19. Summary of the 19th International Atomic Energy Agency Technical Meeting on 'Research Using Small Fusion Devices'

    Science.gov (United States)

    Van Oost, G.; Mank, G.

    2011-08-01

    This paper presents a summary of recent results reported on several topics on magnetic confinement, dense magnetized plasmas, innovative fusion technology and applications, diagnostic systems and control and data acquisition systems. The main topics covered on the magnetic confinement devices, diagnostics and data acquisition concern the tokamak KTM (Kazakhstan Tokamak for Material testing) for materials research and testing, and IAEA Joint Experiments on small tokamaks. For the dense magnetized plasmas results on development and commissioning of plasma focus devices were reported. The plasmatron VISION I for innovative plasma-wall interaction studies, a lithium divertor for KTM and compact fusion reactors as neutron sources were presented.

  20. Motion-sensor fusion-based gesture recognition and its VLSI architecture design for mobile devices

    Science.gov (United States)

    Zhu, Wenping; Liu, Leibo; Yin, Shouyi; Hu, Siqi; Tang, Eugene Y.; Wei, Shaojun

    2014-05-01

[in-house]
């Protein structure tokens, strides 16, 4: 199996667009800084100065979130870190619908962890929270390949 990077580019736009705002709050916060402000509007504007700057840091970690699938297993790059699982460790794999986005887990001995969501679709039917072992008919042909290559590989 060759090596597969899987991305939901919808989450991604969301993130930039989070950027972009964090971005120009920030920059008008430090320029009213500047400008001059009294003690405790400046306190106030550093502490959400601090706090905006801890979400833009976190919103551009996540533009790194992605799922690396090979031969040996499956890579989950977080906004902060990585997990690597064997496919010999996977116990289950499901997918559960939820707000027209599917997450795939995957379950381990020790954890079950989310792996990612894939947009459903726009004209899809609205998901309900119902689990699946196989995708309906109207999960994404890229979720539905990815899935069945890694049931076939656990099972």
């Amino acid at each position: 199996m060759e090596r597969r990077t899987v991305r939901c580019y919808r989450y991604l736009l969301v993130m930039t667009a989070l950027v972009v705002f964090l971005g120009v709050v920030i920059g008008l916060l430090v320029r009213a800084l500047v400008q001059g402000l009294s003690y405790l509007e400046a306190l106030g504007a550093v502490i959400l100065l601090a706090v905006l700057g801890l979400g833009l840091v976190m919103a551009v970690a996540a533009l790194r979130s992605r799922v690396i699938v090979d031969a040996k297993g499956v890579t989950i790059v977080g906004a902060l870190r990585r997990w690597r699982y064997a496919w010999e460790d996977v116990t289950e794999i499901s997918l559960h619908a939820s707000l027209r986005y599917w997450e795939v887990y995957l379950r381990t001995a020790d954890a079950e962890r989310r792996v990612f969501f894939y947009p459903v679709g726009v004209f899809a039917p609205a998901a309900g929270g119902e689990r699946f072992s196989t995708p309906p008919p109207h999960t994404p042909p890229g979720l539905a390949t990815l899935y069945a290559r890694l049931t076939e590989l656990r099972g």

With the rapid proliferation of smartphones and tablets, various embedded sensors are incorporated into these platforms to enable multimodal human-computer interfaces. Gesture recognition, as an intuitive interaction approach, has been extensively explored in the mobile computing community. However, most gesture recognition implementations by now are all user-dependent and only rely on accelerometer. In order to achieve competitive accuracy, users are required to hold the devices in predefined manner during the operation. In this paper, a high-accuracy human gesture recognition system is proposed based on multiple motion sensor fusion. Furthermore, to reduce the energy overhead resulted from frequent sensor sampling and data processing, a high energy-efficient VLSI architecture implemented on a Xilinx Virtex-5 FPGA board is also proposed. Compared with the pure software implementation, approximately 45 times speed-up is achieved while operating at 20 MHz. The experiments show that the average accuracy for 10 gestures achieves 93.98% for user-independent case and 96.14% for user-dependent case when subjects hold the device randomly during completing the specified gestures. Although a few percent lower than the conventional best result, it still provides competitive accuracy acceptable for practical usage. Most importantly, the proposed system allows users to hold the device randomly during operating the predefined gestures, which substantially enhances the user experience.